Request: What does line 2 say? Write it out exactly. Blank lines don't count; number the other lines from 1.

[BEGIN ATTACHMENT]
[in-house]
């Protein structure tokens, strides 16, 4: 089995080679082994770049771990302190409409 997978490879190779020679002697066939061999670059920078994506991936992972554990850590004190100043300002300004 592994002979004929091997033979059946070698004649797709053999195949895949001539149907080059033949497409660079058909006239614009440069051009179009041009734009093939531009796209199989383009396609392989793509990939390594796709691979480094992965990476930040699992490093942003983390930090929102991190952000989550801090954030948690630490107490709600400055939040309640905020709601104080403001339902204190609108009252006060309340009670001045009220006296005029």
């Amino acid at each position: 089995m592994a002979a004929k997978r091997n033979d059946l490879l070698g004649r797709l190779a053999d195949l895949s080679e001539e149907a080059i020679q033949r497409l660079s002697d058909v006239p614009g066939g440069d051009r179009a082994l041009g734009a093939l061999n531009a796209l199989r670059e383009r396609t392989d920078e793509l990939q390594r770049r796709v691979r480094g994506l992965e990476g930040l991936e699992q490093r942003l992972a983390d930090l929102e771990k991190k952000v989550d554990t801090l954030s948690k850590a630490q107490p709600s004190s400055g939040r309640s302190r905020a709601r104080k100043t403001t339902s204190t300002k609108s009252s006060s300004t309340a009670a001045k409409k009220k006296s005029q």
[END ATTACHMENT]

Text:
């Protein structure tokens, strides 16, 4: 089995080679082994770049771990302190409409 997978490879190779020679002697066939061999670059920078994506991936992972554990850590004190100043300002300004 592994002979004929091997033979059946070698004649797709053999195949895949001539149907080059033949497409660079058909006239614009440069051009179009041009734009093939531009796209199989383009396609392989793509990939390594796709691979480094992965990476930040699992490093942003983390930090929102991190952000989550801090954030948690630490107490709600400055939040309640905020709601104080403001339902204190609108009252006060309340009670001045009220006296005029």